Flaps up, rotate ~70 mph, positive rate gear up, accelerate to Vx, climb over the trees, accelerate to Vy. Hold that to cruise altitude, CHT permitting. One change to make after throttle forward: gear up. Pitch for speed & trim as desired. Much less pitch change than taking off with flaps. Works well at my 3000' long home field.

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I always use takeoff flaps as it seems to ensure the plane doesn't hop down the uneven runway as much. I also often use full aft elevator and add some right rudder to hold the centerline and keep the plane in ground effect on my takeoffs unless it's windy. I feel like it just gives me a little extra practice with the controls.

On takeoff, as I turn onto the runway, I have a thing I do that I call the "three 3s" where I have three groups of three items that I run through when I turn onto the runway. Sometimes you're lean, waiting for tower and you get cleared with "no delay" and have to rush. My 3s are this (67F): 1)[Verify trim,flaps fuel selector] 2)[fuel pump, lights, transponder] 3)[Prop, mixture, throttle]. The reason for the first set of three is that I've dropped people off with weather approaching and forgotten to reset my trim. I've also failed to engage the lever for the flaps (hydraulic) so when I put in my takeoff pumps I ended up doing a no-flap takeoff.

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I like that checklist on the instrument panel for a quick turn.

post-7887-0-29972300-1351478978_thumb.jp

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Two of the folks flying Mooney's at my home drome do not use takeoff flaps. It is not that I am smarter than the folks that wrote our "Owner's Manual" or that I will slavishly follow any now-proven-to-be-bad-advice from it, but on page 20 it says: "Check and following items before takeoff:" Number 6 on that list is: "Set wing flaps to take-off setting (see indicator)." My experience in both following that part of the takeoff checklist and not following it has provided me with sufficiently good reason to use them.

My friends who do not use take off flaps both have three bladed props and this may be why they can get the takeoff performance they want without the takeoff flaps (just me conjecturing here). They climb better than mine and I have flown with one of them in theirs (a now-sold 64 E model). In mine, I find that the aircraft gets airborne easier with the takeoff setting than without.

So I normally do use flaps for takeoff.

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I use 1/2 flaps (my manual recommendation) most all the time. The only big difference I notice is lower nose angle. All the other reasons others give for using also make a slight difference. Added together, flaps seem to be the way I like to have the airplane feel. Otherwise, there does not seem to be a performance difference, except to 50' clearance, which seems faster in forward motion, not necesarily in time. I fly out of 2,500' grass with 50' obstacles at both ends, so when long runway using flaps has bcome a habit.

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Home field, 3000' asphalt with trees at the end: no flaps unless near gross.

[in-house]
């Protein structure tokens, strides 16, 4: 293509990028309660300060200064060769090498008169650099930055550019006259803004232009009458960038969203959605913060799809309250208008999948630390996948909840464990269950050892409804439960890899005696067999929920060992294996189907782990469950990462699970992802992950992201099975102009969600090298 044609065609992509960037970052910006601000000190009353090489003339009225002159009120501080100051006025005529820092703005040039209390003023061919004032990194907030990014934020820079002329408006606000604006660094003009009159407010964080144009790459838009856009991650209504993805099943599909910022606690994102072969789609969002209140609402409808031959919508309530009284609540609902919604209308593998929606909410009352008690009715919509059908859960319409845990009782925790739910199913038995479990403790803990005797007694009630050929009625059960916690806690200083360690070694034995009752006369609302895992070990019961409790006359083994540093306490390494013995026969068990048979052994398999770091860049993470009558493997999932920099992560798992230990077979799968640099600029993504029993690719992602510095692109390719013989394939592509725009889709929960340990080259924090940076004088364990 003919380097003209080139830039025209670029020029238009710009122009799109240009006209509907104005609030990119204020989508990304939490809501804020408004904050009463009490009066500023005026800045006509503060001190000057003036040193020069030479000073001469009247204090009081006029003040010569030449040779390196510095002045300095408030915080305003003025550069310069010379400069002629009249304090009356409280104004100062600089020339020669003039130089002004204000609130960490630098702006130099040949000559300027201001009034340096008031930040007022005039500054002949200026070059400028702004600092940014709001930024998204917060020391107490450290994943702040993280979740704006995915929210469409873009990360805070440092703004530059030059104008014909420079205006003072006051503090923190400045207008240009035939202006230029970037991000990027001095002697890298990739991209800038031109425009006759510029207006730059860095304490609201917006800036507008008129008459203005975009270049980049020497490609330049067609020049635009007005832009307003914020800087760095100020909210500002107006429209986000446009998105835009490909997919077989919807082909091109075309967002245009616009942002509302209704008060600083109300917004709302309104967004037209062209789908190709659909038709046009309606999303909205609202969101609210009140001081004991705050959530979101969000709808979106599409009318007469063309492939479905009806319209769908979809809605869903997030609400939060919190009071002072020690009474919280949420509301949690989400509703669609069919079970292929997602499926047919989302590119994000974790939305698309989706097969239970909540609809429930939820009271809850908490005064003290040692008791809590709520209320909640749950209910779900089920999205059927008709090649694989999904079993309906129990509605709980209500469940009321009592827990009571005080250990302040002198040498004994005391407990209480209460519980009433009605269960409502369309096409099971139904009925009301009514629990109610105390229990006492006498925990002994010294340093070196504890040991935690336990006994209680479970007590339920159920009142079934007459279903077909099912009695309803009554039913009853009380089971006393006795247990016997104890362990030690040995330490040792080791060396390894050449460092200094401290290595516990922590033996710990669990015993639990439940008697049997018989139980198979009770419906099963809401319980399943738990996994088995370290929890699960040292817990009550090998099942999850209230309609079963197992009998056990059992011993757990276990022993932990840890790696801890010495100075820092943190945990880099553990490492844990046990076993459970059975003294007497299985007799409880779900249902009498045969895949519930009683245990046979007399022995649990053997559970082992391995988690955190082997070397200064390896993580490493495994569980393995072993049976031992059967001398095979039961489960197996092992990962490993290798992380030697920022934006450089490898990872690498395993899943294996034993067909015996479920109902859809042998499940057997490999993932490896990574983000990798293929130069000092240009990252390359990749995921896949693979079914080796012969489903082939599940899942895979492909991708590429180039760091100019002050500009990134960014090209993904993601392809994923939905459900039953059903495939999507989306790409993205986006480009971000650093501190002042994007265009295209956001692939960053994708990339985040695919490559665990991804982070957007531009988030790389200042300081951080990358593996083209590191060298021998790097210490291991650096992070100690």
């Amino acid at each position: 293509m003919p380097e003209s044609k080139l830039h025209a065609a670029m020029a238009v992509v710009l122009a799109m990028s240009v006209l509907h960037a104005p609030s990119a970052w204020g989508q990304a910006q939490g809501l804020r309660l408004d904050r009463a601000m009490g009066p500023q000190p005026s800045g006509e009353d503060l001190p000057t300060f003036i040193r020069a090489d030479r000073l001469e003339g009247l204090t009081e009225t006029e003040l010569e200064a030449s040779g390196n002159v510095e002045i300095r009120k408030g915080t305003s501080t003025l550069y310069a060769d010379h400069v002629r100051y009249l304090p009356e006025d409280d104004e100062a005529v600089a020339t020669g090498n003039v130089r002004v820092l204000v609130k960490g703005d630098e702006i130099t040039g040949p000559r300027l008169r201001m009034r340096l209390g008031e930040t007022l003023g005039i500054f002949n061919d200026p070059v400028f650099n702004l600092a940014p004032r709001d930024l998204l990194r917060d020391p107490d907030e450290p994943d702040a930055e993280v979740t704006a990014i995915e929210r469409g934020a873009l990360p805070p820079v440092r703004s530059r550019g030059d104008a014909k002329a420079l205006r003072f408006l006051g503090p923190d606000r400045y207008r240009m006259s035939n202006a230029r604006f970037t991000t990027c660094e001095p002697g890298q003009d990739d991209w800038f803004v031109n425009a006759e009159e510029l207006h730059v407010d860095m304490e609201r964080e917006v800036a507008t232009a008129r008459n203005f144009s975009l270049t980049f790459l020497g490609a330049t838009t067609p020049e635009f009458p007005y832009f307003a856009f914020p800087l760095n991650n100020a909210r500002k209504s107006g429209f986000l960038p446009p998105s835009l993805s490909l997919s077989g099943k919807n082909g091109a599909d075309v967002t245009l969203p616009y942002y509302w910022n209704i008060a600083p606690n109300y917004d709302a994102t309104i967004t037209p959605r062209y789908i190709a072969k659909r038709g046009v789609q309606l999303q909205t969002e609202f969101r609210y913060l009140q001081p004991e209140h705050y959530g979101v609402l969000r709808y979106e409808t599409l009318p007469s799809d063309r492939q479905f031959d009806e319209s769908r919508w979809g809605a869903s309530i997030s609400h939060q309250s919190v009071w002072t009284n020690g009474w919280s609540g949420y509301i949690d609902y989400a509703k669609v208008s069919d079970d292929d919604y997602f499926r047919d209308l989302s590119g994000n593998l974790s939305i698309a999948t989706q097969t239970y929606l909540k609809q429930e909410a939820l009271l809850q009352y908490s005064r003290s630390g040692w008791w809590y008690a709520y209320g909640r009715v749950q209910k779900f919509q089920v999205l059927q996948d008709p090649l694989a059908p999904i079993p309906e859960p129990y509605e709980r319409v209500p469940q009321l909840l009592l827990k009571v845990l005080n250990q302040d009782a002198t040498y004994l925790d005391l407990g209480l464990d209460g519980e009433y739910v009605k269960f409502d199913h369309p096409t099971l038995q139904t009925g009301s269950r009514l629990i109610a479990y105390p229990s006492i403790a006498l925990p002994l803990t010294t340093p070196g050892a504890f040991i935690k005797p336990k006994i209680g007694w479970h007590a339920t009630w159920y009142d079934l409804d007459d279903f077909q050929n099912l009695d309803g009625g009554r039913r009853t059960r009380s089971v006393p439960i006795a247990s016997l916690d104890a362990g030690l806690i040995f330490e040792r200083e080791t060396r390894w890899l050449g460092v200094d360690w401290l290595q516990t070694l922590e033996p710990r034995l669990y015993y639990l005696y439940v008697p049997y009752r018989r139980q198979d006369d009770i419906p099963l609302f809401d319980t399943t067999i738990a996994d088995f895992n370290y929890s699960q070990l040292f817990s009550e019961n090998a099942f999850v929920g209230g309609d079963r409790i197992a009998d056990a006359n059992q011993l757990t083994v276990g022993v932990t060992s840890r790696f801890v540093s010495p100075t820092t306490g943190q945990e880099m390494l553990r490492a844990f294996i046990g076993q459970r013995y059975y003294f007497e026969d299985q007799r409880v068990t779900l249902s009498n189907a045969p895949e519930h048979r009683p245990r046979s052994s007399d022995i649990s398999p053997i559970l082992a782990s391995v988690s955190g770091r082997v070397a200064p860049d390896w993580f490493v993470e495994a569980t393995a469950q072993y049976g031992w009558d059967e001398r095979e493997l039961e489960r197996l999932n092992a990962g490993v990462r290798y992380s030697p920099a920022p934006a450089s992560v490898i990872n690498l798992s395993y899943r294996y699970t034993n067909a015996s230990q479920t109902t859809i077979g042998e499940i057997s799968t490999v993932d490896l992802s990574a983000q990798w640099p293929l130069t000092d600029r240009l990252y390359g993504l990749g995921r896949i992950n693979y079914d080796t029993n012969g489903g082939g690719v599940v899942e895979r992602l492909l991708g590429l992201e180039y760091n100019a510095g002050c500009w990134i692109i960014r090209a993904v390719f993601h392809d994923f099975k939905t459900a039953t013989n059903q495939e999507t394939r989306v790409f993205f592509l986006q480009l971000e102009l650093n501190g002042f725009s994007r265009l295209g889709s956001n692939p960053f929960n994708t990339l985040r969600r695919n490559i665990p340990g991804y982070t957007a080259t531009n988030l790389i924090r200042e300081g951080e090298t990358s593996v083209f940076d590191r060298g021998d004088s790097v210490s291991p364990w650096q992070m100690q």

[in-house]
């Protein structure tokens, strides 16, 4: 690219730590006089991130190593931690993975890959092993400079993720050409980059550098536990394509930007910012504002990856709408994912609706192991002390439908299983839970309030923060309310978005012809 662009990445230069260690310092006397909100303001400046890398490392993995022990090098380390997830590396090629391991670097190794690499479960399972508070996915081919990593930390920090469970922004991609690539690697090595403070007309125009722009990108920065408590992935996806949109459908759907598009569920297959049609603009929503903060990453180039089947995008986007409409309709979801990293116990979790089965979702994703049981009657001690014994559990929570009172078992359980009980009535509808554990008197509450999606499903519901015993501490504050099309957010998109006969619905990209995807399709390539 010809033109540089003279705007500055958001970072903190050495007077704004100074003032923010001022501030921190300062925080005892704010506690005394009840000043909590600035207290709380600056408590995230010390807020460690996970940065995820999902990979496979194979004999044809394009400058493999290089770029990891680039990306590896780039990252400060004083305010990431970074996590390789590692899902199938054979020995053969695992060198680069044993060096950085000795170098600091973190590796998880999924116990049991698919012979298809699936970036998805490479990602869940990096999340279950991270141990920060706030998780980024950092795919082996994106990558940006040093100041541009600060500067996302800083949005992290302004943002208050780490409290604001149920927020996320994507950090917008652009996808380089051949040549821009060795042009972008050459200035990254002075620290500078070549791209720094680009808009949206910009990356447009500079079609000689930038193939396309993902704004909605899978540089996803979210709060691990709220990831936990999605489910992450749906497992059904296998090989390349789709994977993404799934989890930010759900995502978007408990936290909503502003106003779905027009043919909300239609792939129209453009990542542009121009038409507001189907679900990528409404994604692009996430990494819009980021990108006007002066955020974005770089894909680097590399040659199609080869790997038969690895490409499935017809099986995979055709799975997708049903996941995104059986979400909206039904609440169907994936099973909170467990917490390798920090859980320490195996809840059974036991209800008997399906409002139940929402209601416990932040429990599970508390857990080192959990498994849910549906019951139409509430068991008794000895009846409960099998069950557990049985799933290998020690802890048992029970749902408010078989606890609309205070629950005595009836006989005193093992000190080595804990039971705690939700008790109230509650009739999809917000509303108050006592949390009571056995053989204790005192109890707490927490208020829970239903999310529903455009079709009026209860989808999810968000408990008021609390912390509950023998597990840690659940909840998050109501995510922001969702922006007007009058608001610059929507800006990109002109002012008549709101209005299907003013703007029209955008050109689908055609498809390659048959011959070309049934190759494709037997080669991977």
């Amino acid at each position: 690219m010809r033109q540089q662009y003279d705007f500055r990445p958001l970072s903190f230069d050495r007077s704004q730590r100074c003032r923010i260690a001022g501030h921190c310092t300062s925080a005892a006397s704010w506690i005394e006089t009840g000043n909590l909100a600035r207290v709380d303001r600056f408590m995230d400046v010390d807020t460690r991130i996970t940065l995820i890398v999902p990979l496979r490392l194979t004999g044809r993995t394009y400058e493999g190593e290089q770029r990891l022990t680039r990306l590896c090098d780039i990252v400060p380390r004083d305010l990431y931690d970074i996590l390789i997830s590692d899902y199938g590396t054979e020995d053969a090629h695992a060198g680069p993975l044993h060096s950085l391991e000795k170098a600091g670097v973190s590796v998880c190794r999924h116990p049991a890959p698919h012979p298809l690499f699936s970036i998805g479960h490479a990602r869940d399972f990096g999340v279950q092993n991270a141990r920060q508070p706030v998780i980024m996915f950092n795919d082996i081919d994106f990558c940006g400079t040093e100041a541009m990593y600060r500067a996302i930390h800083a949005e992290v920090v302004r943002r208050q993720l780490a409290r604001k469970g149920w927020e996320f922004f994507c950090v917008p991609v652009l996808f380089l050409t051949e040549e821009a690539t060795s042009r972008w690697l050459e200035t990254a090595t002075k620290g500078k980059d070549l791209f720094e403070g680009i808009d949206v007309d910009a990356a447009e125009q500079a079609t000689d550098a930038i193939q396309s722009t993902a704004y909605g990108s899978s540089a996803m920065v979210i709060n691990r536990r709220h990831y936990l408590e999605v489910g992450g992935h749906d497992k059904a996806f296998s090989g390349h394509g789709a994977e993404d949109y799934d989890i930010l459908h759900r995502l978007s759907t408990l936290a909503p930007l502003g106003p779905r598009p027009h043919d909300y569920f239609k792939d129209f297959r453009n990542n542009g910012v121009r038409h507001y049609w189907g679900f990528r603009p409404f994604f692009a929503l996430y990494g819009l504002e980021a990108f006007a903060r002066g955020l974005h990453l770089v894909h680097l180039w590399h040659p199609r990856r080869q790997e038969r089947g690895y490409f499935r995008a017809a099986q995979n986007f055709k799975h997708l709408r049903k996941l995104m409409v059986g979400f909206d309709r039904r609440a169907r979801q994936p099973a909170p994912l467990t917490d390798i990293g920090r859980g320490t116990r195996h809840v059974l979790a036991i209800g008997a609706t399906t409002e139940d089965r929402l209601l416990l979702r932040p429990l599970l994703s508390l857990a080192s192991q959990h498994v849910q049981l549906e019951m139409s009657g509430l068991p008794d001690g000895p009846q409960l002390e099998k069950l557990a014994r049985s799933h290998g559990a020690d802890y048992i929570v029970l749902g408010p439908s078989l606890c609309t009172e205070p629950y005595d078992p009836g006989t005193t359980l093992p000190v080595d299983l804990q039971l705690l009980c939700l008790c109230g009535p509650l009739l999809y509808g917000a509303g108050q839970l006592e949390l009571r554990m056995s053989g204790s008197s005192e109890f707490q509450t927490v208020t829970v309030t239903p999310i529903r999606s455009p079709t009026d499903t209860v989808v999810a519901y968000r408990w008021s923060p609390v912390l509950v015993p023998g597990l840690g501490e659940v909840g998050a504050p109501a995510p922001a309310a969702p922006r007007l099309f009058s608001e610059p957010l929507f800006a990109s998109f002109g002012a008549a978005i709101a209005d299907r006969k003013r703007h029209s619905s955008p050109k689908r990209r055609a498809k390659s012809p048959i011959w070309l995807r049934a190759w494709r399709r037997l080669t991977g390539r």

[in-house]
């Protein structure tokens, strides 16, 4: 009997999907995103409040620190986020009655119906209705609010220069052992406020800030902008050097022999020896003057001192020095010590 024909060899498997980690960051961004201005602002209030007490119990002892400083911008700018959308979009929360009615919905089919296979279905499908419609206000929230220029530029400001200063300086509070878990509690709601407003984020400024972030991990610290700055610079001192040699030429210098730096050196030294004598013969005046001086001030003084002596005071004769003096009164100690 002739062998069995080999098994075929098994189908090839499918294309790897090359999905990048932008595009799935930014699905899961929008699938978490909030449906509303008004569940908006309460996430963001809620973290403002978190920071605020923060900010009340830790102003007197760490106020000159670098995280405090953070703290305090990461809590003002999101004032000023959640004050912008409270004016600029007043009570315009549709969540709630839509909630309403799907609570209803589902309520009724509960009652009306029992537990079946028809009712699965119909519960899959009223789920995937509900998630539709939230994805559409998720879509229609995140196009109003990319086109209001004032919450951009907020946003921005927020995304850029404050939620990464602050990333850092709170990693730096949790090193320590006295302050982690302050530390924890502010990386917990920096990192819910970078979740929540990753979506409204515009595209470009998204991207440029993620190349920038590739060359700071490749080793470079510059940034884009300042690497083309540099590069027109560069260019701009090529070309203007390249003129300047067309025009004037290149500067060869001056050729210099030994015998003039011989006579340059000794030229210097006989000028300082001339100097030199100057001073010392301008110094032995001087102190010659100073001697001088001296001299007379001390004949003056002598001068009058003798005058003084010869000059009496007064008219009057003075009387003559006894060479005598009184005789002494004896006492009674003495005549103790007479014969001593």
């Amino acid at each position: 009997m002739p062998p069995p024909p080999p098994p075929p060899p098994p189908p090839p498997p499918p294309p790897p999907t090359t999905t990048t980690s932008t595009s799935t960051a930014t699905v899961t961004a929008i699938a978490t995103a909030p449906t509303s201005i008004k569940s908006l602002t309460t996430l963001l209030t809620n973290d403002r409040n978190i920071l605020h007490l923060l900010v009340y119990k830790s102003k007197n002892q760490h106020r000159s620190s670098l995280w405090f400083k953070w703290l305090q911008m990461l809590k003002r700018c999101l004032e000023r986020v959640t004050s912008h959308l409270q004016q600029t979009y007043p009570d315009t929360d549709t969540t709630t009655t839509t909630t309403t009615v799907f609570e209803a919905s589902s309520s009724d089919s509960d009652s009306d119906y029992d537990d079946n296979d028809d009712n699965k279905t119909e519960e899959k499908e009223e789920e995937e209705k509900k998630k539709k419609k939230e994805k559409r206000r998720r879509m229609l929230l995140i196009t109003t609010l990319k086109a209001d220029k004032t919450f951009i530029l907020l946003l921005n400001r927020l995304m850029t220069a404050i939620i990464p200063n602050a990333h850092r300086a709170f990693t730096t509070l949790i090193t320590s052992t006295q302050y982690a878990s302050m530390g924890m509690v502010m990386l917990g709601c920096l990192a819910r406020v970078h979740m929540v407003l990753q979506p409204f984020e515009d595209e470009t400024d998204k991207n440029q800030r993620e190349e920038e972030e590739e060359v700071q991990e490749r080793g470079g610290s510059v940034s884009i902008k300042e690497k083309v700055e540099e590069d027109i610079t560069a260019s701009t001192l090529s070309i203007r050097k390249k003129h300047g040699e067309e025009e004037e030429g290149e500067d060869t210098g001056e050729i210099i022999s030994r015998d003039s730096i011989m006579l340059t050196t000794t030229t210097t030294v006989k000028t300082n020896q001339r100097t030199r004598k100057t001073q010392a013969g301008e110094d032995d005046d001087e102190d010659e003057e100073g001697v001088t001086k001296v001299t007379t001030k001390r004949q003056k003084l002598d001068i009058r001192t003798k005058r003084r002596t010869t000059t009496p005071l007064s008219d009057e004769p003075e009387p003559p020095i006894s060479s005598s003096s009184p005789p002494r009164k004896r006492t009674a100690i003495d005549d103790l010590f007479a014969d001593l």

Nearby 2000' grass strip with trees at the end: Takeoff flaps, no heavy operations.

Visiting 3500' grass strip: no flaps unless near gross.

Commercial airports: standard, no-flap takeoff.

See below for Owner's Manual excerpt. "As desired" is explained above. YMMV, check the Book for your model, etc., etc.

post-6921-0-14017400-1351535309_thumb.jp

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For us C model drivers that have planes older than 1967, we have a 100 mph flap retraction restriction. So various models and years will likely have takeoff procures that work better than others. For me in a 1965 M20C, departing (unless needed) without flaps makes for a much smoother rotation and climb out. The plane just fly's itself off. With a no flap takeoff, all you have to worry about is maintaining a positive climb and raising the manual gear before you build up too much speed. I found that with flaps you're very busy rotating, establishing positive climb, tracking runway heading, raising flaps and manual gear before hitting 100 mph. As everyone knows, unless you climb out at Vx, zooming past 100 mph, occurs very quickly.

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I never use flaps on take off. I found the rotation transition to be smoother with minimum trimming. Also on wavy runways is better not to use flaps to avoid nose wheel bouncing. However on short runways (2000ft or less) I use flaps. On landing if there is crosswinds or gusty conditions I retract the flaps just before touch down to get a firm grip on the runway, specially on wet or iced runways. This keeps the plane from weather vaning into the crosswind or bouncing due to gusty conditions.

José

With all that stuff going on like retracting your flaps right before touch down, make sure you dont retract the gear instead of the flaps like someone I know (at that was a pilot that flys 350hours a year). :blink: Also if your pulling back on the yoke while gaining speed for take off your nose wheel should't be bouncing.

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Put me in the no flap camp.

I never use them for takeoff unless i am on a very short field.